ACTS has launched a program called "Transformation Reading Groups." Peter Sarver, ACTS Interim Co-Executive, cites the need for white congregations and other groups to examine institutional racism and specifically white privilege as a first step toward racial healing. The expectation of the ACTS initiative is that two dozen or more small groups will convene in congregations to have a shared reading experience throughout the community this Fall. Participants will read America’s Original Sin- Racism, White Privilege, and the Bridge to a New America, by Jim Wallis. On November 21st, ACTS will host a prominent keynote speaker to conclude what readers discovered through their two-month journey with America’s Original Sin. The November gathering will present an opportunity for continuing growth and a platform for future social justice actions.
When it comes to addressing White Privilege, a clear and courageous voice is needed to shine through the fog of our nation’s confusion. Sarah McTyre, Parish Associate for Education at Park Central, has read America’s Original Sin in a similar reading- program. She lauds Wallis’ theological and factual discussion of America’s most neglected racial injustice.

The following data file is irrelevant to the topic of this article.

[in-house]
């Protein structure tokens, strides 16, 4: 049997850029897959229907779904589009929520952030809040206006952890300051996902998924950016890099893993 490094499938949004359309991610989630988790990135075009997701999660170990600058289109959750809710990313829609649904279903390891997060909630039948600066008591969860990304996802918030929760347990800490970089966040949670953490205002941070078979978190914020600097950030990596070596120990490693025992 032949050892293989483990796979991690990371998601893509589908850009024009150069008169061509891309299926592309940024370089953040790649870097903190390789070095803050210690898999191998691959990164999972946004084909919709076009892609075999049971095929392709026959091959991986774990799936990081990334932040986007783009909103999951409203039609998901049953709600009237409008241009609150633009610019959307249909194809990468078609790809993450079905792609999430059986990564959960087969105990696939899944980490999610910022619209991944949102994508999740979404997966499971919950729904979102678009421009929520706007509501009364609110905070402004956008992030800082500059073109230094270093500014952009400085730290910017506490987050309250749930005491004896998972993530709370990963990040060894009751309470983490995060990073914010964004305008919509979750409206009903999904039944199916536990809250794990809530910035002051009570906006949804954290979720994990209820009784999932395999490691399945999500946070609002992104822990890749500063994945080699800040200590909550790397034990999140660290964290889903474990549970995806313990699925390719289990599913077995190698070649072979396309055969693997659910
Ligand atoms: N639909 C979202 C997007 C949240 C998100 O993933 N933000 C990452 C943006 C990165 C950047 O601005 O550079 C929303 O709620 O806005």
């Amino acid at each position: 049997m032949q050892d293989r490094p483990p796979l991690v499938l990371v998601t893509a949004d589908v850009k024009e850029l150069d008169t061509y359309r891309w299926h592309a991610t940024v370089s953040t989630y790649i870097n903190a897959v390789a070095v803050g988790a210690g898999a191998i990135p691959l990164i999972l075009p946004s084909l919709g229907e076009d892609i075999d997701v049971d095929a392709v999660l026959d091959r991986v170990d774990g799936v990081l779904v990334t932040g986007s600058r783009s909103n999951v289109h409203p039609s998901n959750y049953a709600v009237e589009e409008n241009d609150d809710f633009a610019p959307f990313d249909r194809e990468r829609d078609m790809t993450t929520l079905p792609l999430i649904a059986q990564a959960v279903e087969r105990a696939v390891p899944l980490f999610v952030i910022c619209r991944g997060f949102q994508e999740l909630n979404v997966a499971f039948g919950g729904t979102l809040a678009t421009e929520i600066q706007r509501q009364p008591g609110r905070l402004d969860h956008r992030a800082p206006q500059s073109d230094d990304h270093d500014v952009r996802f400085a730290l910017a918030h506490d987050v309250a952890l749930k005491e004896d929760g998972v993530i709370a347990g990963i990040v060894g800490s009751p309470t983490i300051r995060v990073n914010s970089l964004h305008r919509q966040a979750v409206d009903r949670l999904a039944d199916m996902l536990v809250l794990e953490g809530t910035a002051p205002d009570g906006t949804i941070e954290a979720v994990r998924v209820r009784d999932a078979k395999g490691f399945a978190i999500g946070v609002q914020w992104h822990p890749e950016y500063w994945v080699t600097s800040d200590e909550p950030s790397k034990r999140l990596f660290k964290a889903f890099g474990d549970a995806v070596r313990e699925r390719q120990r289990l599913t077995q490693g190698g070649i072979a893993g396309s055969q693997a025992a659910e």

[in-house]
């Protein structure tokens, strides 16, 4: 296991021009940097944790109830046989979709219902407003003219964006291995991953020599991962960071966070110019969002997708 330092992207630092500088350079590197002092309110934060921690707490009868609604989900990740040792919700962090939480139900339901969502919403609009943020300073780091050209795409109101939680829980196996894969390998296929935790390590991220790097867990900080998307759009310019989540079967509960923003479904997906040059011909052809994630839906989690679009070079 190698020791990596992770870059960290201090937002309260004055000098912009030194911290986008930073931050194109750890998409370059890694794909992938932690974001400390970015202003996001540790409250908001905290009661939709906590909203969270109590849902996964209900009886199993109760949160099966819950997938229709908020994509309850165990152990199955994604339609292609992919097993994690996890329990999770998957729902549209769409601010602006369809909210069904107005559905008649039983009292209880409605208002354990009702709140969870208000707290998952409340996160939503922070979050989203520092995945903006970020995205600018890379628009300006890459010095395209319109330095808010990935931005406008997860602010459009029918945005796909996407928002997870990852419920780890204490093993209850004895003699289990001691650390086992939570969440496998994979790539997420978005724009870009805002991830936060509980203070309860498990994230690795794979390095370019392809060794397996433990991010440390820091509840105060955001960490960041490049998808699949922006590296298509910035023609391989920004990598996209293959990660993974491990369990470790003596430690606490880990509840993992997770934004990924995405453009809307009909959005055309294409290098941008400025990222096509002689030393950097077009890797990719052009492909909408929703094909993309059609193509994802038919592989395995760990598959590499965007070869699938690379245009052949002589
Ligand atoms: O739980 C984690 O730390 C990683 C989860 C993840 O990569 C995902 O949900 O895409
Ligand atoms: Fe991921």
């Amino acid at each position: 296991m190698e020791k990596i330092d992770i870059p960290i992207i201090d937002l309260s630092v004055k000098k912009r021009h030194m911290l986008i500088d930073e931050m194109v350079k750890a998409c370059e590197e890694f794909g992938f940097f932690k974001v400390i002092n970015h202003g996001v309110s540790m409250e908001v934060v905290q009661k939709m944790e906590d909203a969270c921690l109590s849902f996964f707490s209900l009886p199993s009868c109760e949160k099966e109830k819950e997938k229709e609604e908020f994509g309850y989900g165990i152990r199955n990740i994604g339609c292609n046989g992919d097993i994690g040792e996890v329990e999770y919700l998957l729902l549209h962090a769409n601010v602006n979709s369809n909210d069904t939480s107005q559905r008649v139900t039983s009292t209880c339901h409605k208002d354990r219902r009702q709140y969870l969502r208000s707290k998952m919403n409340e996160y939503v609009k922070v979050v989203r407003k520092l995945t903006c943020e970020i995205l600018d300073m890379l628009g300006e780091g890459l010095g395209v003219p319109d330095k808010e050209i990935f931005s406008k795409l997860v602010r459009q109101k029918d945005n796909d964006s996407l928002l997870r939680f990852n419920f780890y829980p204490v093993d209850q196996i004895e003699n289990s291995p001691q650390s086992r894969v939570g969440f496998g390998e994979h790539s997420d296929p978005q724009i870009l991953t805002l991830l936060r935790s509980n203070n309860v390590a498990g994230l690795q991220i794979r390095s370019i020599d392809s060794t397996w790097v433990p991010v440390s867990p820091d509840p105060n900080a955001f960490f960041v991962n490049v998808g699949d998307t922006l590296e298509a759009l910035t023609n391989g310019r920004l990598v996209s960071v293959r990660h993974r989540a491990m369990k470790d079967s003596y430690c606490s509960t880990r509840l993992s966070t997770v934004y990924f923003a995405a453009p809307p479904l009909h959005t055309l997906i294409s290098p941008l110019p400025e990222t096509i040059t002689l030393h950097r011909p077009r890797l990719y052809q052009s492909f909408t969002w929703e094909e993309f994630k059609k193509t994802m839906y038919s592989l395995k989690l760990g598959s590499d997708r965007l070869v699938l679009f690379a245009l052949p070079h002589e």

“Jim Wallis invites us into this ongoing work of repentance for the sake of our sisters and brothers. We need to get uncomfortable as we learn about White Privilege, and allow our hearts to broken open—not just once, but over and again,” said Sarah.
The tragedies that transpired in Charlottesville demonstrated clearly that America’s wound of racism is far from healed. Less conspicuous than the outpour of white supremacy in Charlottesville, however, are the murky institutions which nourish the oppression of minorities. These racist institutions have existed for centuries, and persist today beneath the surface of American society. An especially subversive tool of institutional racism is “White Privilege.”
“White privilege is the assumption of racial entitlement and normality of whiteness, something most of those who are white still fail to recognize or resist,” writes Wallis.
“Those of us who are white are being called on a journey towards anti-racism. It is time for us to wake up and see anew,” said Sarah.
Group facilitators will meet on September 6th to collaborate on the community-wide Transformation Reading Groups. In the meantime, ACTS encourages Syracusans of all faiths and organizations to commit to this opportunity. America’s Original Sin, by Jim Wallis, may be the catalyst to a compassionate conversation across Syracuse.
“Talk about America’s Original Sin with other members of your congregation. It can open the way for truth telling…and the transformative work of grace in the world,” concluded Sarah.